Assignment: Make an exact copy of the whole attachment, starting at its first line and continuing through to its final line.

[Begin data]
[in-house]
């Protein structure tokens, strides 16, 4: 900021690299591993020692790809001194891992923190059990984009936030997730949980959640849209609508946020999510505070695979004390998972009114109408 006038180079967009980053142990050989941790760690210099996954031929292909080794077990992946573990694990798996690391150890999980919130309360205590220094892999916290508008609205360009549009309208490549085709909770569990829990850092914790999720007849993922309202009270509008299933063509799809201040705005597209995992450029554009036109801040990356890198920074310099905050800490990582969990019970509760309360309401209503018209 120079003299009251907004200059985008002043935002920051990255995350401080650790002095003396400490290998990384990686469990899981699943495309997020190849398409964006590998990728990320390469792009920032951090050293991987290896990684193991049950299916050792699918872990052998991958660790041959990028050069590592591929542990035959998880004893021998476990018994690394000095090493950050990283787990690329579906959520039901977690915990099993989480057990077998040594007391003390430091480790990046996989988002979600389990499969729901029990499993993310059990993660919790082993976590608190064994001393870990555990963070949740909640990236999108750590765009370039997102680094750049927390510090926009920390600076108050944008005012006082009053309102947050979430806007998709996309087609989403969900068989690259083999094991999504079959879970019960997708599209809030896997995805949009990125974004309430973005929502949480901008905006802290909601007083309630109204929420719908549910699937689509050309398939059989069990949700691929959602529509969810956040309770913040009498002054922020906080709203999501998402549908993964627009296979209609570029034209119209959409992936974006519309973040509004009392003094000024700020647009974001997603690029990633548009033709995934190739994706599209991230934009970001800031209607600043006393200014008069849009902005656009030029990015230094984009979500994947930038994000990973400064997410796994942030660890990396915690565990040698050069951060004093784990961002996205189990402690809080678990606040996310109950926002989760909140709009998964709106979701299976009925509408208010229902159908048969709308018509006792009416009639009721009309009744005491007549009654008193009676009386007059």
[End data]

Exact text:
[in-house]
């Protein structure tokens, strides 16, 4: 900021690299591993020692790809001194891992923190059990984009936030997730949980959640849209609508946020999510505070695979004390998972009114109408 006038180079967009980053142990050989941790760690210099996954031929292909080794077990992946573990694990798996690391150890999980919130309360205590220094892999916290508008609205360009549009309208490549085709909770569990829990850092914790999720007849993922309202009270509008299933063509799809201040705005597209995992450029554009036109801040990356890198920074310099905050800490990582969990019970509760309360309401209503018209 120079003299009251907004200059985008002043935002920051990255995350401080650790002095003396400490290998990384990686469990899981699943495309997020190849398409964006590998990728990320390469792009920032951090050293991987290896990684193991049950299916050792699918872990052998991958660790041959990028050069590592591929542990035959998880004893021998476990018994690394000095090493950050990283787990690329579906959520039901977690915990099993989480057990077998040594007391003390430091480790990046996989988002979600389990499969729901029990499993993310059990993660919790082993976590608190064994001393870990555990963070949740909640990236999108750590765009370039997102680094750049927390510090926009920390600076108050944008005012006082009053309102947050979430806007998709996309087609989403969900068989690259083999094991999504079959879970019960997708599209809030896997995805949009990125974004309430973005929502949480901008905006802290909601007083309630109204929420719908549910699937689509050309398939059989069990949700691929959602529509969810956040309770913040009498002054922020906080709203999501998402549908993964627009296979209609570029034209119209959409992936974006519309973040509004009392003094000024700020647009974001997603690029990633548009033709995934190739994706599209991230934009970001800031209607600043006393200014008069849009902005656009030029990015230094984009979500994947930038994000990973400064997410796994942030660890990396915690565990040698050069951060004093784990961002996205189990402690809080678990606040996310109950926002989760909140709009998964709106979701299976009925509408208010229902159908048969709308018509006792009416009639009721009309009744005491007549009654008193009676009386007059």